Video of an outdoor Humanist wedding on a sunny summer day in Ireland

September 28th, 2016

Video of outdoor Humanist wedding ceremony of Lisa and Glen conducted by Joe Armstrong at Nuremore Hotel, Carrickmacross, Co. Monaghan on a very sunny day 16 July 2016. Said bride Lisa:’We love it and would be proud to have it on your blog.’ Video reproduced by courtesy of MakeMyDayProductions.com



4th time one of my Humanist weddings on OneFabDay

September 8th, 2016

Yup, it’s the fourth time one of my Humanist wedding ceremonies has featured on One Fab Day. You can see selected pictures from it (and lots more by clicking on my Pinterest board) or by clicking on the OneFabDay link.

Joe Armstong on the Joe Finnegan Show on Shannonside Northernsound Radio 24 Aug 2016

August 30th, 2016

Click this link to a short interview I did about Humanist weddings, naming ceremonies and funerals on the Joe Finnegan Show on Shannonsid Northernsound Radio on 24 August 2016

Time flies

August 25th, 2016

Sometimes it feels like there’s just too much going on – like children growing up and leaving home. Was I blinking? How did that happen so fast? College calls. CAO. UCAS. Wherever.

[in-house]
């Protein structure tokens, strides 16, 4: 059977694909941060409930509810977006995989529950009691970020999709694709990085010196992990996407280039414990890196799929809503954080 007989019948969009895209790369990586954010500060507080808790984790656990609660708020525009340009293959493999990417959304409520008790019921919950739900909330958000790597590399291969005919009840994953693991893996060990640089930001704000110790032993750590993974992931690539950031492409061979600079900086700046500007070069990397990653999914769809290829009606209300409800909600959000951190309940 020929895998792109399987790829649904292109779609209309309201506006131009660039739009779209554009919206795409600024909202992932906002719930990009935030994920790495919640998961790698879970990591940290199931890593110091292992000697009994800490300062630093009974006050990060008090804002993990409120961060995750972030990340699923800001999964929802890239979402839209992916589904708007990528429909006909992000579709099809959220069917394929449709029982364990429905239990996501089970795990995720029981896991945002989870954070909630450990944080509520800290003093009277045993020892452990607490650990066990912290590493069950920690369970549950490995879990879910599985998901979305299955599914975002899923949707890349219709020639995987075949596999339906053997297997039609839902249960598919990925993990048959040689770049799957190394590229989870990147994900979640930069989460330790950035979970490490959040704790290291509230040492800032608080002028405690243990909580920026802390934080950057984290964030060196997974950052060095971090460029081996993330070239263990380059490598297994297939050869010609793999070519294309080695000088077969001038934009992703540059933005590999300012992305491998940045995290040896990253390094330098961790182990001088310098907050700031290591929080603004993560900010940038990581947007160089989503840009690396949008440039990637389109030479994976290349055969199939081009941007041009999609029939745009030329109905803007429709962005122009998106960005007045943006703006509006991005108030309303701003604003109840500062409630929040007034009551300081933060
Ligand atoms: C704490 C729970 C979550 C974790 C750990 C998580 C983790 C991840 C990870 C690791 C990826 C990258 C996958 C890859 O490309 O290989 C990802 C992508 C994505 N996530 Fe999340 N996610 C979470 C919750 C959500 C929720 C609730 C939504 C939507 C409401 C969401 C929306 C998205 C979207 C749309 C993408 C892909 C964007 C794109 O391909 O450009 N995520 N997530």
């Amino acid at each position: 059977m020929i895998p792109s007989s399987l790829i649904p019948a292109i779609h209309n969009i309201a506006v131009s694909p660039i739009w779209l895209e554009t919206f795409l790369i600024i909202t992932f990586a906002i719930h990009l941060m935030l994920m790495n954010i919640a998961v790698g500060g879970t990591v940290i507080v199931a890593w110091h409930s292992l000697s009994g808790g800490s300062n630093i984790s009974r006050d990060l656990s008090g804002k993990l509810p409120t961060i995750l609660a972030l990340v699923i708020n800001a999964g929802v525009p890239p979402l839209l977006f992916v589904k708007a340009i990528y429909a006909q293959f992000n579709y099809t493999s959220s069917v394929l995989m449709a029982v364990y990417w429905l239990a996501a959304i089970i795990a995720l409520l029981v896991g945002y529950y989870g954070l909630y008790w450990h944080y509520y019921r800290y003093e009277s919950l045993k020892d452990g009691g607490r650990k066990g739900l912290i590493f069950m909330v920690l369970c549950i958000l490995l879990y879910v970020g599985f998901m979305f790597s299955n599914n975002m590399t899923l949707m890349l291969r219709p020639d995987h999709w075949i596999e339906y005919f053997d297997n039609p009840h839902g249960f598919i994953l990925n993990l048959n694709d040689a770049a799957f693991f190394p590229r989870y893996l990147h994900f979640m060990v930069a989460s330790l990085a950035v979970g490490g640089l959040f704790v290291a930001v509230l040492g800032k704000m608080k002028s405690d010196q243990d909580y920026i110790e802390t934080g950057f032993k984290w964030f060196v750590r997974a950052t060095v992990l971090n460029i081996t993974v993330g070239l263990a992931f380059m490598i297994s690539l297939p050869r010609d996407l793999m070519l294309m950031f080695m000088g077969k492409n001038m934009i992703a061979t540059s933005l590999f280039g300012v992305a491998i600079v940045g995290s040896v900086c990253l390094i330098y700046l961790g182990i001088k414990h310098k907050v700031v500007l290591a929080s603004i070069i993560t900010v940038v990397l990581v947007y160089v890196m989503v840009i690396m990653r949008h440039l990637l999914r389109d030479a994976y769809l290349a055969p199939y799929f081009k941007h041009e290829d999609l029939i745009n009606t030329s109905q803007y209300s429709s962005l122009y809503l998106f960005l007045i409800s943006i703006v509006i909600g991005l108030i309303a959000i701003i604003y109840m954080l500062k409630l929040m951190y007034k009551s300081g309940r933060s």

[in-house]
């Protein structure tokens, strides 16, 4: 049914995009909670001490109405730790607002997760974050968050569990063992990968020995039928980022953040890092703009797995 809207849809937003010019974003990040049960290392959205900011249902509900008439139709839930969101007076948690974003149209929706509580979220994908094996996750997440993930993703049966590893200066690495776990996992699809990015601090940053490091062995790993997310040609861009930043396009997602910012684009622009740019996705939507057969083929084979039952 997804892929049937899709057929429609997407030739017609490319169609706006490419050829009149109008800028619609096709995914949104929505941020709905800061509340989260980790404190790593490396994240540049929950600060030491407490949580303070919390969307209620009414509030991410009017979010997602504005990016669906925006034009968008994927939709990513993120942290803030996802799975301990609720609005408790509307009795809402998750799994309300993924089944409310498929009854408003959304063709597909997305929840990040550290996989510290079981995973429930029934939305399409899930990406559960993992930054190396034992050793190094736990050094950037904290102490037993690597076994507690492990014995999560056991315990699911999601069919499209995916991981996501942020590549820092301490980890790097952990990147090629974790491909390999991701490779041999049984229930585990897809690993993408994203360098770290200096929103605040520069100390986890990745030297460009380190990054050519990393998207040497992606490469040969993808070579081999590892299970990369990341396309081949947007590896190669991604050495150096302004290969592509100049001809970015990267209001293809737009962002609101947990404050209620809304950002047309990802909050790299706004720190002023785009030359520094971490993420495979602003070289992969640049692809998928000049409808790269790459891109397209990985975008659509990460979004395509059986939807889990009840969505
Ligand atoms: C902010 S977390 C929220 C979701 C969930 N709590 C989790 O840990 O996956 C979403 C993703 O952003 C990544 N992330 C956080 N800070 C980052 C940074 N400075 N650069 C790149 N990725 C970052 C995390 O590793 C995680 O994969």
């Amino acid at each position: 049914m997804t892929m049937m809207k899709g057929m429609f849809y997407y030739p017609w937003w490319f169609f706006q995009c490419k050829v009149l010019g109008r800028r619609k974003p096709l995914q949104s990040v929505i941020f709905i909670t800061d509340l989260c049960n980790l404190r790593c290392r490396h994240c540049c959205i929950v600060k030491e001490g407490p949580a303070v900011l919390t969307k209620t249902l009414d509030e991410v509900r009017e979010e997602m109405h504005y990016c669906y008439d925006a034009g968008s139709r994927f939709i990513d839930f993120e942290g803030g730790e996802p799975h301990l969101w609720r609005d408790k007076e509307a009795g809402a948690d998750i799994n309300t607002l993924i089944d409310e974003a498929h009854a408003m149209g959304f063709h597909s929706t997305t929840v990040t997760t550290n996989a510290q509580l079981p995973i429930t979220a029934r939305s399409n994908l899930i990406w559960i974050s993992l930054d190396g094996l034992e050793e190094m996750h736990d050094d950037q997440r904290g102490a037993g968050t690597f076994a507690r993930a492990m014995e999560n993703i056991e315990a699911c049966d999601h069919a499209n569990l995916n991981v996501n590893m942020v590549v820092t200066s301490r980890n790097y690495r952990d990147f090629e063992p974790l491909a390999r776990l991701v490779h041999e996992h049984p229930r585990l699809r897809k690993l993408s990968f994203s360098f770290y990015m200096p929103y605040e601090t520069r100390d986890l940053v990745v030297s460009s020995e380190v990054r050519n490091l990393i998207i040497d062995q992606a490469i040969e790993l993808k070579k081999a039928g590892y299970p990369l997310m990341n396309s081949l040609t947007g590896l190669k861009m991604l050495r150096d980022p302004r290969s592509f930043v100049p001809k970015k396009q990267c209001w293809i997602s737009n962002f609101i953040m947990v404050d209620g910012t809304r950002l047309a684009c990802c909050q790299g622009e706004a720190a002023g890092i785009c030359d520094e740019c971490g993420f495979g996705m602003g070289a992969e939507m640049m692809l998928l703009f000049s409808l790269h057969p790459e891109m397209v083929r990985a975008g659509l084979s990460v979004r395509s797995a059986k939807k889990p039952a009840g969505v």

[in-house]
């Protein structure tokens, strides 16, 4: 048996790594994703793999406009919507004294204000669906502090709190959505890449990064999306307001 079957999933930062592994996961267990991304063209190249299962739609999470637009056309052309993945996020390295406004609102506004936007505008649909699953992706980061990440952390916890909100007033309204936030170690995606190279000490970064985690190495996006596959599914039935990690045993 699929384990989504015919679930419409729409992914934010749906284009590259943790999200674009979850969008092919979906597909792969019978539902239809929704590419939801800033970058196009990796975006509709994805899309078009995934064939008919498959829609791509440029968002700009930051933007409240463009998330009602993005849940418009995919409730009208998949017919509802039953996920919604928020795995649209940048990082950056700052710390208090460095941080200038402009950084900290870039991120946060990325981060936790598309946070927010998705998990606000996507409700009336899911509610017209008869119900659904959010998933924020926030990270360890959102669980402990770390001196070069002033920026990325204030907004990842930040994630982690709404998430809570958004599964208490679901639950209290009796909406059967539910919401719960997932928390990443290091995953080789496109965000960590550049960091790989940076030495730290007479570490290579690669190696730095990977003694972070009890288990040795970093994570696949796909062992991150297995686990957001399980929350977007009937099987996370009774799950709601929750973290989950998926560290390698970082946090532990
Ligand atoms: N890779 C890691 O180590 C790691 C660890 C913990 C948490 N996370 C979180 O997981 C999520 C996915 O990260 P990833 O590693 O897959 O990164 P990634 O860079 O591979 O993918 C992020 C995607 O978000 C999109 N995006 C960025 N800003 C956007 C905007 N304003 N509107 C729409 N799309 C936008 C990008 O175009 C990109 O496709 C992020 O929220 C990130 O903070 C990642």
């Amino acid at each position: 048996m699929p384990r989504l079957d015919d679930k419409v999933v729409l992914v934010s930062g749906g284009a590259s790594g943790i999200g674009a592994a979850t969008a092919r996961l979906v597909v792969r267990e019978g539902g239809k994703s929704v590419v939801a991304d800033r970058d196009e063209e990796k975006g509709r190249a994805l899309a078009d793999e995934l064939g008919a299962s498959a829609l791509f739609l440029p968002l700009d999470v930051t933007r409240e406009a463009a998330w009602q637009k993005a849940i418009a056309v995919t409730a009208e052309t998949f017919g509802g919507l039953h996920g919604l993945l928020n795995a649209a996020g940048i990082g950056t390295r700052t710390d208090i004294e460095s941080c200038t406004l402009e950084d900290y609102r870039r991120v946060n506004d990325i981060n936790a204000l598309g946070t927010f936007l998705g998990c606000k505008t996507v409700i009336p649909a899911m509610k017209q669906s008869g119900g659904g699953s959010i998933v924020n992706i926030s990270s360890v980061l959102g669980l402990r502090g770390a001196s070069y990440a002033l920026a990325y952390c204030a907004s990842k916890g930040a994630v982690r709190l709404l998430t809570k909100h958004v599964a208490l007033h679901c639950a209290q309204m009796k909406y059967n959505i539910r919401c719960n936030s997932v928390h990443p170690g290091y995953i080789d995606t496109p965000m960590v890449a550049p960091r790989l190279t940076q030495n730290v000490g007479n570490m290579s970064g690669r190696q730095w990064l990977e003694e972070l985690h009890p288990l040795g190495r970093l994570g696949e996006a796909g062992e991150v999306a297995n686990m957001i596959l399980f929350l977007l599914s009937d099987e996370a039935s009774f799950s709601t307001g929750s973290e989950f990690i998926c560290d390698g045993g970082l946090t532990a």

Choosing what to do aged 18 or 19 is probably most people’s first adult decision. Mine was to enter a seminary (although I’d later see leaving it, nine years later, as my first adult choice). And today new generations set off on their chosen paths aged 18 or so to learn their trade or profession, to chart their course, to create their future. They decide. They act. And off they go embarking upon the great adventure of life!

Humanist musings

July 23rd, 2016

I’m loving being a Humanist celebrant. There’s something wonderful about it for me, doing something I love, something that has meaning, something I’m good at, something that each day, for each ceremony, for each couple or family or individual, is different.

It helps me to live in the here and now. Celebrating this particular couple’s marriage, or this unique family’s new baby, or this distinctive person’s life.

It’s working and living in the real. It’s inclusive of everyone. Being with people crying with joy – what a privilege that is! Crafting ceremonies appropriate to each couple or family or person. And then from planning to execution, celebrating the moment, conducting the words and the readings and the music and the rituals. Yes, living in the now.

Humanists ask questions. That is where we start. We never shy, or should never shy, from asking our questions. We endeavour to think for ourselves, trying never to let others think for us. We choose. We decide. We act. We create. We are responsible. That’s what we try to do anyway. Fail, of course; and probably often. But we keep trying, keep asking.